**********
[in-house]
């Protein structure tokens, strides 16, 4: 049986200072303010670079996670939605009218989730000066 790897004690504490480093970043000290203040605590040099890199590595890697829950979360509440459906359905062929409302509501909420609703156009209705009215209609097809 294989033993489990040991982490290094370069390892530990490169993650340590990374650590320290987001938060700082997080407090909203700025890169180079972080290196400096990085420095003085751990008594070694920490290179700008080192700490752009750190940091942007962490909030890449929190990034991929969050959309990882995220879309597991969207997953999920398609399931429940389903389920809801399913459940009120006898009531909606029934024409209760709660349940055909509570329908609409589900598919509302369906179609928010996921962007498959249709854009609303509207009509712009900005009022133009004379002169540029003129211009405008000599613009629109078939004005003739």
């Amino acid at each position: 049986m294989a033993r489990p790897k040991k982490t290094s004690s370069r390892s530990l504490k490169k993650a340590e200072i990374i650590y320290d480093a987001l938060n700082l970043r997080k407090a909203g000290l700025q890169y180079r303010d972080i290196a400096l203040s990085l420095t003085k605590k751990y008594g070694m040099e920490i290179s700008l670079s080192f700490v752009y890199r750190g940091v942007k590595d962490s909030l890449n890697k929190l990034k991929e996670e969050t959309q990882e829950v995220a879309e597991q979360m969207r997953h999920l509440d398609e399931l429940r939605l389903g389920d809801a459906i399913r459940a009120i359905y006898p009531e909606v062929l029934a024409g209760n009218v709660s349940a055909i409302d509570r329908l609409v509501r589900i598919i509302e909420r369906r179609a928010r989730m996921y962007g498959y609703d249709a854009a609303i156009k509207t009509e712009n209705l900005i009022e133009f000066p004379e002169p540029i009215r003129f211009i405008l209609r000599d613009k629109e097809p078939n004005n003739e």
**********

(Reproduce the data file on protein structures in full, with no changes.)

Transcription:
[in-house]
């Protein structure tokens, strides 16, 4: 049986200072303010670079996670939605009218989730000066 790897004690504490480093970043000290203040605590040099890199590595890697829950979360509440459906359905062929409302509501909420609703156009209705009215209609097809 294989033993489990040991982490290094370069390892530990490169993650340590990374650590320290987001938060700082997080407090909203700025890169180079972080290196400096990085420095003085751990008594070694920490290179700008080192700490752009750190940091942007962490909030890449929190990034991929969050959309990882995220879309597991969207997953999920398609399931429940389903389920809801399913459940009120006898009531909606029934024409209760709660349940055909509570329908609409589900598919509302369906179609928010996921962007498959249709854009609303509207009509712009900005009022133009004379002169540029003129211009405008000599613009629109078939004005003739």
């Amino acid at each position: 049986m294989a033993r489990p790897k040991k982490t290094s004690s370069r390892s530990l504490k490169k993650a340590e200072i990374i650590y320290d480093a987001l938060n700082l970043r997080k407090a909203g000290l700025q890169y180079r303010d972080i290196a400096l203040s990085l420095t003085k605590k751990y008594g070694m040099e920490i290179s700008l670079s080192f700490v752009y890199r750190g940091v942007k590595d962490s909030l890449n890697k929190l990034k991929e996670e969050t959309q990882e829950v995220a879309e597991q979360m969207r997953h999920l509440d398609e399931l429940r939605l389903g389920d809801a459906i399913r459940a009120i359905y006898p009531e909606v062929l029934a024409g209760n009218v709660s349940a055909i409302d509570r329908l609409v509501r589900i598919i509302e909420r369906r179609a928010r989730m996921y962007g498959y609703d249709a854009a609303i156009k509207t009509e712009n209705l900005i009022e133009f000066p004379e002169p540029i009215r003129f211009i405008l209609r000599d613009k629109e097809p078939n004005n003739e």